Improved Procedures Needed for Identifying Programs Requiring Arms Control Impact Statements
ID-78-48: Published: Sep 27, 1978. Publicly Released: Sep 27, 1978.
- Full Report:
A 1975 amendment to the Arms Control and Disarmament Act of 1961 required that the executive branch prepare arms control and disarmament policy and negotiations impact statements. These statements must accompany requests to the Congress for authorization or appropriations for programs meeting certain criteria. Budget requests of the Department of Defense (DOD) and the Department of Energy (DOE) were reviewed to identify programs meeting these criteria and to determine why impact statements were not prepared for certain DOE programs.
The review showed that: a total of 300 DOD and DOE budget line items met the criteria for the impact statements; the March 13, 1978, executive branch arms control impact statement submission to the Congress covered only about half of these items; the DOD and DOE budgets contained 24 items for conceptual research which met monetary and nuclear criteria of the act; although certain aspects of the DOE's inertial confinement fusion program have weapons application, DOE officials did not believe that an impact statement was required; a complete listing of weapons research projects was not presented in the DOE budget; the executive branch impact statement submission only covers DOD and DOE programs; and it is not clear what specific budget items were covered by the statements. According to Arms Control and Disarmament Agency (ACDA) officials, not all items meeting the criteria were covered because: some items were considered to have no significant effect on arms control policy, some items were overlooked in ACDA's analysis, ACDA was not provided complete budget presentations by the DOE, and the ACDA analysis was based on fiscal year 1978, instead of 1979, budget materials.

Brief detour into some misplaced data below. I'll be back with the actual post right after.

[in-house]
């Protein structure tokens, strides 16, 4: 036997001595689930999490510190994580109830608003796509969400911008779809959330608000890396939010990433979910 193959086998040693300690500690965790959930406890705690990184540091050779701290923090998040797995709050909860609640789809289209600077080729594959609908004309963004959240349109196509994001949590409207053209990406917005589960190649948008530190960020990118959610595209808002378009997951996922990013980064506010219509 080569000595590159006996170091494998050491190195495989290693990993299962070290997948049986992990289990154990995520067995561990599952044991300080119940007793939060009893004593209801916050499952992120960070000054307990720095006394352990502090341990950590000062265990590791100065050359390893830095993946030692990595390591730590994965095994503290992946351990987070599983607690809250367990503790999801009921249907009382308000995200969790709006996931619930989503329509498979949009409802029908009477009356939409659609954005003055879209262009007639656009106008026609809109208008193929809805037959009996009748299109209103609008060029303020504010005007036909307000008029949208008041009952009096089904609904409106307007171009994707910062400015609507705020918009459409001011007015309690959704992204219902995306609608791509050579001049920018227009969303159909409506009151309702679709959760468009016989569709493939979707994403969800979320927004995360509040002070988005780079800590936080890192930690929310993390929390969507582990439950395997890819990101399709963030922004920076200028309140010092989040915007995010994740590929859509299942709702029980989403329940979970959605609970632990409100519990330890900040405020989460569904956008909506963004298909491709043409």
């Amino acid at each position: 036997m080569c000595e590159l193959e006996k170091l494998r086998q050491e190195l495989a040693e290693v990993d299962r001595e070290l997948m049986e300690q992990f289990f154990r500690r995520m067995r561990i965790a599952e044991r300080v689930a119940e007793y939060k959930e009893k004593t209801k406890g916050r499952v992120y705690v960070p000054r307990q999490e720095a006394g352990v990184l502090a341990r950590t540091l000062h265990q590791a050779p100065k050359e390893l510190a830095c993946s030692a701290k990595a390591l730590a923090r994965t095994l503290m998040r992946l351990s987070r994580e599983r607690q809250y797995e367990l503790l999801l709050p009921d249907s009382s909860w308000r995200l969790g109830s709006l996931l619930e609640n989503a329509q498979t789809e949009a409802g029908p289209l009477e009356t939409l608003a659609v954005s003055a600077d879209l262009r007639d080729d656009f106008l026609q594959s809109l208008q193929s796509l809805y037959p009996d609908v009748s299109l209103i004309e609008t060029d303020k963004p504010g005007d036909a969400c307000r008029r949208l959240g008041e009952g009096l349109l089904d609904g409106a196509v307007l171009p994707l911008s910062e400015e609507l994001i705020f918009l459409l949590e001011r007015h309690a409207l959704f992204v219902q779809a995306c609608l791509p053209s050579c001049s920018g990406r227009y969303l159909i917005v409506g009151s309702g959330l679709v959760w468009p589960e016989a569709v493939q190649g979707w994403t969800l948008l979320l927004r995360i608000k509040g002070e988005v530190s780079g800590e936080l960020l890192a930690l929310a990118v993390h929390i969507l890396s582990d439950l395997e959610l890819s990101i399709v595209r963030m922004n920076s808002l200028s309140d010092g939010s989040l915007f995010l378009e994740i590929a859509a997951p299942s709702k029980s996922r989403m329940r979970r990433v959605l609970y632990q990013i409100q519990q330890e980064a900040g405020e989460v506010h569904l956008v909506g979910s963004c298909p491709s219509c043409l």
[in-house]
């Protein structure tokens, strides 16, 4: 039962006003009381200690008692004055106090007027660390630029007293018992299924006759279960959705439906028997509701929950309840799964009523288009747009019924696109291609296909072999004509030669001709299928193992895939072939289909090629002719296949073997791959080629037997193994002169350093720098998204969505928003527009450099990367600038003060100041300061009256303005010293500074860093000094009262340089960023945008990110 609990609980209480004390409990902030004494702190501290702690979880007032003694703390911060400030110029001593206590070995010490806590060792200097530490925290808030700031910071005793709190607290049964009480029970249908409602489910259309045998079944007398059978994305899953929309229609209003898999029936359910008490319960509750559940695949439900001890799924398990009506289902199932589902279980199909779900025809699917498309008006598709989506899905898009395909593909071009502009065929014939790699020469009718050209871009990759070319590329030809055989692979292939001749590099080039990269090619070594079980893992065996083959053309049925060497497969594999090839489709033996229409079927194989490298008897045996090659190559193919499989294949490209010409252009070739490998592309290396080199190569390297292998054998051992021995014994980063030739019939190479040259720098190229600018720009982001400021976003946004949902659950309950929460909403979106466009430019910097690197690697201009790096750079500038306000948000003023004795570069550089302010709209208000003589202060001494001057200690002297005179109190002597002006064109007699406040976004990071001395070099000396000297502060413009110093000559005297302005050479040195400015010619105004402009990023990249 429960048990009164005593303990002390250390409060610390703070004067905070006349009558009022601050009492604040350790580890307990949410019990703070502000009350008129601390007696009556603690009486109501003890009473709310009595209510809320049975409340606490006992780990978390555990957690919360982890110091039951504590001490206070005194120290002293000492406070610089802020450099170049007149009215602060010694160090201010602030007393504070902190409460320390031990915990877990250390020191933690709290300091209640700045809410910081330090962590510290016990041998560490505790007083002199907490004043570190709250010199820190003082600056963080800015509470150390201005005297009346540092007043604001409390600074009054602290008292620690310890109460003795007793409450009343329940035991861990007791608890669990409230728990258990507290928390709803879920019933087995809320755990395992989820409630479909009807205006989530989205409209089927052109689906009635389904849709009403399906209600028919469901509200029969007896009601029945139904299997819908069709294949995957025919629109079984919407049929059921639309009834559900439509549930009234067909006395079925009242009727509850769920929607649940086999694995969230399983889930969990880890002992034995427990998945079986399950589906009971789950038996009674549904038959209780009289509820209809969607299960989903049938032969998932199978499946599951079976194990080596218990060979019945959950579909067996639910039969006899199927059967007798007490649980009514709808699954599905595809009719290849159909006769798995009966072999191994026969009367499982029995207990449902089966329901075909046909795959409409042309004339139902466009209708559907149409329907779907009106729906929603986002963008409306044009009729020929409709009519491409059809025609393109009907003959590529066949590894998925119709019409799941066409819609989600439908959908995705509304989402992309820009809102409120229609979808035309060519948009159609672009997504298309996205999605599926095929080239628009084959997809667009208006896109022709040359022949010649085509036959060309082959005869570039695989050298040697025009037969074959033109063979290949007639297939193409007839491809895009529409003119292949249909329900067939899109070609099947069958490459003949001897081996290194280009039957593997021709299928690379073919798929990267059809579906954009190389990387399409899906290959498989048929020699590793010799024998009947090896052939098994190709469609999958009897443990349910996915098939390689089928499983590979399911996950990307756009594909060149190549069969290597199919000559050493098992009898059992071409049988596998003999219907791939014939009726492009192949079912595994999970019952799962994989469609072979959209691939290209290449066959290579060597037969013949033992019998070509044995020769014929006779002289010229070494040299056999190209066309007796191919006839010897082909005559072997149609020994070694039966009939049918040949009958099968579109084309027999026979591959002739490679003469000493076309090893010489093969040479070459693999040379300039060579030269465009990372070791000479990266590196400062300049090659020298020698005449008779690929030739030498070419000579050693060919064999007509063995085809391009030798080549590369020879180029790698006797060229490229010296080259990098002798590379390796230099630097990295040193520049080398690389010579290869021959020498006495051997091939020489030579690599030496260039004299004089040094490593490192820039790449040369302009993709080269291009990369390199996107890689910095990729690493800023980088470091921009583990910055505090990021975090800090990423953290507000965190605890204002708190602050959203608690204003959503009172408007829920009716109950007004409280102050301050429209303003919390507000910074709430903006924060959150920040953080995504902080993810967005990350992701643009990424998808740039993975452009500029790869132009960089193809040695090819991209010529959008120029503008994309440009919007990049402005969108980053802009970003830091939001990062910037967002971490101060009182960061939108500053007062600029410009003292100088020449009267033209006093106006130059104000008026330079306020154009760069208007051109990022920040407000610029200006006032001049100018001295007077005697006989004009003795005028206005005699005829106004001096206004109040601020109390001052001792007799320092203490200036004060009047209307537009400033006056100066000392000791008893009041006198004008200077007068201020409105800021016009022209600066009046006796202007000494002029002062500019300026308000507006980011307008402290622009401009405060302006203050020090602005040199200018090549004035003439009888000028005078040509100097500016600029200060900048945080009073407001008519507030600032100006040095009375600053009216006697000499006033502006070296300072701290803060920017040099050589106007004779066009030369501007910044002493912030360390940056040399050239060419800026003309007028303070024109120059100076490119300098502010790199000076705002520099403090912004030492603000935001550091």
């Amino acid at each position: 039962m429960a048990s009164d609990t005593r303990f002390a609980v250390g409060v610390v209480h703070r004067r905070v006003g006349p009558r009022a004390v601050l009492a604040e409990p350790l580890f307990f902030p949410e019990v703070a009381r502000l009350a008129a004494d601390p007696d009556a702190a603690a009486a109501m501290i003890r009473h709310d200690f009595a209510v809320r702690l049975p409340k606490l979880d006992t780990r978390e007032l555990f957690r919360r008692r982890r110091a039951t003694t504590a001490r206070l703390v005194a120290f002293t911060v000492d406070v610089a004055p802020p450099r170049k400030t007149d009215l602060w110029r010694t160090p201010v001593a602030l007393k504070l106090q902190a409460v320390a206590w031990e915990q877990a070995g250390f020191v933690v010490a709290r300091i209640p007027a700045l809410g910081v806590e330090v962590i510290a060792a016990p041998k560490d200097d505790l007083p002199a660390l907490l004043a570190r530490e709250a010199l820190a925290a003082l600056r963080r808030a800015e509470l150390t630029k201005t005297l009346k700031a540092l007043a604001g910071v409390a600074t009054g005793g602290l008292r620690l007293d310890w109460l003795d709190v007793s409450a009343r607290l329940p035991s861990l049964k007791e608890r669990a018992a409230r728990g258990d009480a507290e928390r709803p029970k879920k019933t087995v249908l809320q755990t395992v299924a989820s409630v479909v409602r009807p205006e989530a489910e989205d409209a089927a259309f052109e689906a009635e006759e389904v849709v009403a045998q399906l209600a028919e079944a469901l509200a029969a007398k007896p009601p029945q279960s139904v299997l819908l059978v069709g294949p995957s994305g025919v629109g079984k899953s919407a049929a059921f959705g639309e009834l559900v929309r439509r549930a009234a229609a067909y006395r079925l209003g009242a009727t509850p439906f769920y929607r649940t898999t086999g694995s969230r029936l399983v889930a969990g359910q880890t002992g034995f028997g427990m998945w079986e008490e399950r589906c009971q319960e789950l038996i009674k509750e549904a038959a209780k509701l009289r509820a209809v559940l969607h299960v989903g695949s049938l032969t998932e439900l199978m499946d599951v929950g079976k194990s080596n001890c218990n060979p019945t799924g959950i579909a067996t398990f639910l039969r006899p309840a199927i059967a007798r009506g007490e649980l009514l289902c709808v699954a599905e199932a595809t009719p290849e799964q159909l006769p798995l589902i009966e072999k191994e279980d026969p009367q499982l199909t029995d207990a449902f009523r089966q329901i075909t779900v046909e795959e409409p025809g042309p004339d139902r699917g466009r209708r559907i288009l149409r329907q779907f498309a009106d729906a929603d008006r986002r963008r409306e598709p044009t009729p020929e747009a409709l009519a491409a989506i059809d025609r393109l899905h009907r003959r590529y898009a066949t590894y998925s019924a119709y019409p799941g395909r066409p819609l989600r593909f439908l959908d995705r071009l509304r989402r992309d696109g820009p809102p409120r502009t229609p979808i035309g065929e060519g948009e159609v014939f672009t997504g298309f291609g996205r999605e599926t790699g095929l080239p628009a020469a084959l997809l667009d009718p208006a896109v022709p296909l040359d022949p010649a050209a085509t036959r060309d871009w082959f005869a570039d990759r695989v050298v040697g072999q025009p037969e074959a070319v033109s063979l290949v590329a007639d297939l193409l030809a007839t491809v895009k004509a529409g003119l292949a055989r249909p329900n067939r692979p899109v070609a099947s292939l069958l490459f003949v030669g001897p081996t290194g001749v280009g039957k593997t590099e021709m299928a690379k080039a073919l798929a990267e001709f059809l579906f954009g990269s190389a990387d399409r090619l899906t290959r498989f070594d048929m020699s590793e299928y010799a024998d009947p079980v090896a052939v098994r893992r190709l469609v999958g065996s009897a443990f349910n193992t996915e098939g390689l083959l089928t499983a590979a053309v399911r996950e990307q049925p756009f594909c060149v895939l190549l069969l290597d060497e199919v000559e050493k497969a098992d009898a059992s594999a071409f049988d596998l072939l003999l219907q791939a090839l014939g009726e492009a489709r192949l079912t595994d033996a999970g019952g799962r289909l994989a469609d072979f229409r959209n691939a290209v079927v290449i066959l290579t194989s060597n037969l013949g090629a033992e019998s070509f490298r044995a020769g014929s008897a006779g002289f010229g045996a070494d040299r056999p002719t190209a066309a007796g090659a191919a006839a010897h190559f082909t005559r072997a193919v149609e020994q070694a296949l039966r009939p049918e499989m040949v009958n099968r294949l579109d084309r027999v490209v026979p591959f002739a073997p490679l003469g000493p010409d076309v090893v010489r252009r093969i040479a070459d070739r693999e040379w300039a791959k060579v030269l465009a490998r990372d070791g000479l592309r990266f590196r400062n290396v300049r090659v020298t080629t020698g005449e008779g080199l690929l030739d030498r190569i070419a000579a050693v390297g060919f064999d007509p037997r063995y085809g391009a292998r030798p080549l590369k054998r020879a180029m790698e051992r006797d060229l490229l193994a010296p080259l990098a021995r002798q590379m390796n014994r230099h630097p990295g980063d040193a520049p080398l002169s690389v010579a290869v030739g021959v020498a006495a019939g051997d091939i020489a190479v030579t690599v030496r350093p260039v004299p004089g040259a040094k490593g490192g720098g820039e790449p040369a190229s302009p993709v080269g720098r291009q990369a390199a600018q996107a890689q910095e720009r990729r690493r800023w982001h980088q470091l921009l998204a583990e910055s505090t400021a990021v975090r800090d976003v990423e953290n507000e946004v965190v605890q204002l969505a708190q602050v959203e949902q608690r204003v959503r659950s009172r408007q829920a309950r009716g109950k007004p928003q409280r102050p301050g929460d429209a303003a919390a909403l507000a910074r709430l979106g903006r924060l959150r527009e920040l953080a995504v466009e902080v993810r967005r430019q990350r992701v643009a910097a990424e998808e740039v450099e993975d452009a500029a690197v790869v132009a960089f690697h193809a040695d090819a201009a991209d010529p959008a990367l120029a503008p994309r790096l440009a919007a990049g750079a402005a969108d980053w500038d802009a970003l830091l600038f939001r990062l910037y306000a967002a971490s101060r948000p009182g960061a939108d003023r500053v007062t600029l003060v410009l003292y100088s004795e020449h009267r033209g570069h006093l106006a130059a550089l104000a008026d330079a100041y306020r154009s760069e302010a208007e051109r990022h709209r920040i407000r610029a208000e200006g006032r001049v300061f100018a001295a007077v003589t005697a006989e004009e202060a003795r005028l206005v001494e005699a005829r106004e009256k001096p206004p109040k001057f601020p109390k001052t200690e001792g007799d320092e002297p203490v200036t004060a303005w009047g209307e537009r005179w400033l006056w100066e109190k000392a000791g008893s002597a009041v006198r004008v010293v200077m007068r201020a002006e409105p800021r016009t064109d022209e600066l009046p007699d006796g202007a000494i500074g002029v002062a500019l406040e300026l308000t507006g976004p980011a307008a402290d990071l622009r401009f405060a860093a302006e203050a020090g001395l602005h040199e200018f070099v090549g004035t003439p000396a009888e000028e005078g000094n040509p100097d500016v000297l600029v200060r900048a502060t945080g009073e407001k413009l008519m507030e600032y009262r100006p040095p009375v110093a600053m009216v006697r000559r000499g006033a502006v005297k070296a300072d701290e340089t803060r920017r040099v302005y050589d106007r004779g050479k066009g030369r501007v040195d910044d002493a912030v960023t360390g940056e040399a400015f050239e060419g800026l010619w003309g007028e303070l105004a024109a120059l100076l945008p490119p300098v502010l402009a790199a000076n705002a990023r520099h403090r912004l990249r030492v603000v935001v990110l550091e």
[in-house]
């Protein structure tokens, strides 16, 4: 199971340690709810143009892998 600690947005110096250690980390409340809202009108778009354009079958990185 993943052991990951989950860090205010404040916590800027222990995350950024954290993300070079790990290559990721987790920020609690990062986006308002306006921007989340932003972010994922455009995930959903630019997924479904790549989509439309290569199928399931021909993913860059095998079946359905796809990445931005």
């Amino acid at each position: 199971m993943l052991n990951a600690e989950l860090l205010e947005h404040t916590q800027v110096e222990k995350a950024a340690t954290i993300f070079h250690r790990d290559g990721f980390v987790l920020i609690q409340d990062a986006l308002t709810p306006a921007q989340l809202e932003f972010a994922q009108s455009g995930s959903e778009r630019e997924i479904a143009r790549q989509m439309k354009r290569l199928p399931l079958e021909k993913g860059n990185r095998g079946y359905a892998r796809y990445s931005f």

Matter for Congressional Consideration
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Matter: The House International Relations Committee should explore the following questions with the executive branch: How should research and development programs having broad application be addressed, particularly in which phase of development should an impact statement be prepared for a nuclear weapon? What procedures have been established to include the consideration of nonweapons technology programs which have potential military applications in the impact statement process? In what manner should well-established programs be handled in the process? What procedural changes would be necessary to assure that the submission is based on the budget request with which it is forwarded? How can coordination among executive agencies be improved with respect to sharing of information? Which Federal agency budgets should be examined as a routine part of the process? To what extent should related funding requests be considered when determining inclusion of programs? and Can the executive branch provide the Congress with information correlating budget items with programs covered by statements?